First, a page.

With Education First's heist, my bet is we are in a recession by 2018 when their initiative would appear on the ballot and voters reject the measure. 

Besides, there are many ways for the Legislature to trim up tax credits and other tax policies to help create funds for education that have been overlooked.  Legislation I recently passed helps the Legislature identify those funds.  

Meanwhile, expect the Legislature to be insulted by these provocative gesticulations.  The thought of a few wealthy people willing to advocate for an increase of taxes on the common man just doesn't sit well with me.  And in an even more ironic twist, the key provocateurs are former Legislators themselves.  Retirement is boring, I guess.

Medical Marijuana

Look for this issue to come up again but it will likely come from a research angle.  The change in the Administration in D.C. will require a lot of clarity in federal policy before you see major medical marijuana initiatives move forward.  The uncertainty will cloud this issue this year, I believe.

Business Licensing Simplification

Utah has a moderately heavy regulatory apparatus when it comes to licensing businesses.  Efforts are underway to create a principled and well reasoned policy for requiring businesses to be licensed.  This effort should reduce burdens to businesses and open up competition in many industries.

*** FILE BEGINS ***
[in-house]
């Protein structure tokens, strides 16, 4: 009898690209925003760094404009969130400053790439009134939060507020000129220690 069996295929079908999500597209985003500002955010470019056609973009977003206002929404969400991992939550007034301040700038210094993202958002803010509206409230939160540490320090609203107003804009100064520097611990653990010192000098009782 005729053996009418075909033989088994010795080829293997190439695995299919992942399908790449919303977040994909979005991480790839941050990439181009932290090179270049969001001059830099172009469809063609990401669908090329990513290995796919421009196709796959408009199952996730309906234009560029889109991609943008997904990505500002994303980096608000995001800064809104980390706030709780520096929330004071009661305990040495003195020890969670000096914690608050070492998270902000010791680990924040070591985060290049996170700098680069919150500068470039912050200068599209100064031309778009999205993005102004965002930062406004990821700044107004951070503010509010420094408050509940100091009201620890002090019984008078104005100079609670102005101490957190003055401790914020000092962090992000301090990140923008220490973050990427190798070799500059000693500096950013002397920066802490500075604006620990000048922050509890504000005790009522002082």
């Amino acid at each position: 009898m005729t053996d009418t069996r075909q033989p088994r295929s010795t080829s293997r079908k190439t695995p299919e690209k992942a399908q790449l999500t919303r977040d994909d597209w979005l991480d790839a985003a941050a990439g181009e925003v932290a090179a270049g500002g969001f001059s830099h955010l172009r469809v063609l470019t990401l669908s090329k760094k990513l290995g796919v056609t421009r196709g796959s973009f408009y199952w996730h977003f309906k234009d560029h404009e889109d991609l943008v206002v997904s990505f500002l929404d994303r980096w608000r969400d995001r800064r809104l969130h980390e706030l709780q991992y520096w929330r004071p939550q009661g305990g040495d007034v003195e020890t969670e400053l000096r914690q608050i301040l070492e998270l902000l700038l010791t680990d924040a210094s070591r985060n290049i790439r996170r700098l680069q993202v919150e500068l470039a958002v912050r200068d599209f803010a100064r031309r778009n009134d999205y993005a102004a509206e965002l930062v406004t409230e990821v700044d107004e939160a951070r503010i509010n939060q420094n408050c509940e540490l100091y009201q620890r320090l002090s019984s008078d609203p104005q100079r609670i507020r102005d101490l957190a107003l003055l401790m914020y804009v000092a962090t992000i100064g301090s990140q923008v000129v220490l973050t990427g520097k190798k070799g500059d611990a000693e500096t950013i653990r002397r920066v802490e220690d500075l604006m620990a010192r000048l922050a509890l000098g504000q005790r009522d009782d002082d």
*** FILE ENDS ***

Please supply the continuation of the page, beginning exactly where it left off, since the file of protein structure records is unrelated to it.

Election Reform

The dejected voters who suffered in big lines on election day this last cycle will have their grievances addressed in several bills.  Most of those bills will come to our Government Operations Committee of which I am the Chair.  

Mr. Peterson's Bills

HB23 - Income Tax Credit Modifications - This bill will phase out rooftop solar tax credits.  The bill will move $24M+ to the education budget.  Learn more HERE, HERE, and HERE.

HB24 - Student Prosperity Savings Program - Tax Amendments - This bill leverages private funds to help disadvantaged and poor students pay for college education expenses. 

HB64 - Property Tax Relief Amendments - This bill clarifies that widows and widowers may receive existing property tax relief regardless of their age.

HB73 - Child Placement Amendments - This bill passed the House and died on the Senate board last Session due to time constraints last Session.  It requires outstanding arrest warrant checks to be conducted on parents of children in state custody before the state moves for reunification. 

I have a couple more bills that are being drafted right now.  Look for more details on those as they are published...